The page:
The cashflow quadrant is a concept that explains how the American workplace is divided into four groups of people: employees (quadrant E), small-business owners (quadrant S), big business owners (quadrant B) and investors (quadrant I). The concept articulates the differences in perspectives of those in quadrants E and S compared to those in quadrants B and I, and the different ways in which their incomes are taxed.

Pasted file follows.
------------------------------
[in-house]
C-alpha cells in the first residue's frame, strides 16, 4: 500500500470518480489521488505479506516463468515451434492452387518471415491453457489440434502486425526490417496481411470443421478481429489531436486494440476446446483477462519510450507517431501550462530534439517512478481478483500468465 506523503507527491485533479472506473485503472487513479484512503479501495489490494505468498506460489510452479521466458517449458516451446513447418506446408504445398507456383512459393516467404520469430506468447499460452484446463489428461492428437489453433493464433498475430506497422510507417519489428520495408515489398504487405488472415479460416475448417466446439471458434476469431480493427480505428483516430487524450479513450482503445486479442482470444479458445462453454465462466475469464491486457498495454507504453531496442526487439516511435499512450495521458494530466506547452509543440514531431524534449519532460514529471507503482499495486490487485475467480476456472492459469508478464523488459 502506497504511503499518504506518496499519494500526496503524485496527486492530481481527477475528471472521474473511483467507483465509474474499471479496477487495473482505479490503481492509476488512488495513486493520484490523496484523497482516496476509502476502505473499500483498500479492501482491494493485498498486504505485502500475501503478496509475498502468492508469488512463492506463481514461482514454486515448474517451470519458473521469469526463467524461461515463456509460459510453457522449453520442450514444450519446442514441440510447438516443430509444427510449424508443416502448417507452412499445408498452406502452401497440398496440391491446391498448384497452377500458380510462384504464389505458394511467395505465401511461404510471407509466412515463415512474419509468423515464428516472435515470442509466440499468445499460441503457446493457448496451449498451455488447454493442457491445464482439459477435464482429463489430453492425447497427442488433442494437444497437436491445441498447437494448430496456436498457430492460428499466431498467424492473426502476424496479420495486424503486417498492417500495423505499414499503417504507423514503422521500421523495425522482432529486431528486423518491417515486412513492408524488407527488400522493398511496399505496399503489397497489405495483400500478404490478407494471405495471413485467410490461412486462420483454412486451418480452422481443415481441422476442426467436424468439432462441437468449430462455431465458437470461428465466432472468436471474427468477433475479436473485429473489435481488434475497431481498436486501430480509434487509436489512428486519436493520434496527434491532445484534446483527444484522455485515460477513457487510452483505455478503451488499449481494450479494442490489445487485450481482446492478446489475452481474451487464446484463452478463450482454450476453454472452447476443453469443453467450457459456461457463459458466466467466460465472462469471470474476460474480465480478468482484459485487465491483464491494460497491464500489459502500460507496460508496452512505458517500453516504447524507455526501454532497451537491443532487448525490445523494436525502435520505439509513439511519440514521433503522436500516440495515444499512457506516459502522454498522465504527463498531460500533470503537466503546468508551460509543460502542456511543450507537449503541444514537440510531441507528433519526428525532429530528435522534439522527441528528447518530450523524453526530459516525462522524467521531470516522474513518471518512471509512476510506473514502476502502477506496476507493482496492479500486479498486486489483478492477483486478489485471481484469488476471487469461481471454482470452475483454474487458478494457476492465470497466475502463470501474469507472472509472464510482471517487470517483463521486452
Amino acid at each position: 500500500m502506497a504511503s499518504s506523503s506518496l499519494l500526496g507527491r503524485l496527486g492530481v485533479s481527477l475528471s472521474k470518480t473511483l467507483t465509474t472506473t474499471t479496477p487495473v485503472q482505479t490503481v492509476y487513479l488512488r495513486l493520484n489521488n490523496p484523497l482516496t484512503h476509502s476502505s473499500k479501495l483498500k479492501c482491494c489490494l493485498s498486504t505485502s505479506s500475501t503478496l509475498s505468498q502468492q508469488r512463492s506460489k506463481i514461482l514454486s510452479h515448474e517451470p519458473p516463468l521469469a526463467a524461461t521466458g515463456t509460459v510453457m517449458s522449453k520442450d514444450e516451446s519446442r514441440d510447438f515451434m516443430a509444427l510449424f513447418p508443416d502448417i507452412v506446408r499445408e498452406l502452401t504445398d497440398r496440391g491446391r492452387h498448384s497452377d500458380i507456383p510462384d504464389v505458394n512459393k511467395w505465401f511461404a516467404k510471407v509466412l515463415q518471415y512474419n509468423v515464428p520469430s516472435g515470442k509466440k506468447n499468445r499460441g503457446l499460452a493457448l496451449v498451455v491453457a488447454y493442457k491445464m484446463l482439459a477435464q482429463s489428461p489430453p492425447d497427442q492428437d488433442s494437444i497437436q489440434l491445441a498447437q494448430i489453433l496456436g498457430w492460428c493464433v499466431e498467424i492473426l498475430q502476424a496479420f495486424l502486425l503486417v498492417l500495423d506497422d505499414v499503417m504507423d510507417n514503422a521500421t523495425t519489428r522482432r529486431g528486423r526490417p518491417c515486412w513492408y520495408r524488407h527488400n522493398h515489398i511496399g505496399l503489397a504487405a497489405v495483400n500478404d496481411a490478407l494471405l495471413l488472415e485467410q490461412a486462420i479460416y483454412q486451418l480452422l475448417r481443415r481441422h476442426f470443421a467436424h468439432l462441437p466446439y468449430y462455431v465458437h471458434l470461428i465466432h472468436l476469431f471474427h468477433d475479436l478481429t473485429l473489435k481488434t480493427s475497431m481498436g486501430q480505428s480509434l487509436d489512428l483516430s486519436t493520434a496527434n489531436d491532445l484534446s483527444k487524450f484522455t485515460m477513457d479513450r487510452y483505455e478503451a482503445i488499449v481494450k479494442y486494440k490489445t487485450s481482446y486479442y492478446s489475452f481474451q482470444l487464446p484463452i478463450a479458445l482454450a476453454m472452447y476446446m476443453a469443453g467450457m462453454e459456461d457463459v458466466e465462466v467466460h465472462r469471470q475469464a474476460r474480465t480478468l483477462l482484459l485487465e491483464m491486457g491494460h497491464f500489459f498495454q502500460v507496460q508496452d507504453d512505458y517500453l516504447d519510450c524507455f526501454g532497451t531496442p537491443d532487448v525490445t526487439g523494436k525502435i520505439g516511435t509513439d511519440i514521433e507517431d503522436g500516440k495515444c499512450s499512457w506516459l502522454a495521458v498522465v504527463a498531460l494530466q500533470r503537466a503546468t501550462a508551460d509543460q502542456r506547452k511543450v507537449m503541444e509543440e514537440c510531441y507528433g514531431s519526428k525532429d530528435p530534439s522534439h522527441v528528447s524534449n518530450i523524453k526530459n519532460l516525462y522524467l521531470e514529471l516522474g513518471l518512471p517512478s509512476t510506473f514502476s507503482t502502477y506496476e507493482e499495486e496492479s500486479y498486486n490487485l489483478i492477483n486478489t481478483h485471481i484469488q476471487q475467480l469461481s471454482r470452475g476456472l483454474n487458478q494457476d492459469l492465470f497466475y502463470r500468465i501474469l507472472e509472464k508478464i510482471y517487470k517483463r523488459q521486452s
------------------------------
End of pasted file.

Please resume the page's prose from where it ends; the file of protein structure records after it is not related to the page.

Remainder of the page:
The cashflow quadrant concept classifies the income that people receive as either passive or active income. Active income is income for which a person has to work and is what employees and small business owners or the self-employed typically earn. Those in quadrants B and I earn passive income, for which they do not have to work. The concept explains how the U.S. tax system favors large business owners and investors who occupy the right side of the cashflow quadrant and earn extremely high incomes but pay less in taxes because of tax loopholes. On the other hand, employees, small business owners and the self-employed, who make up the left side of the quadrant, earn much less than those on the right, but pay more in taxes because most loopholes are not available to them.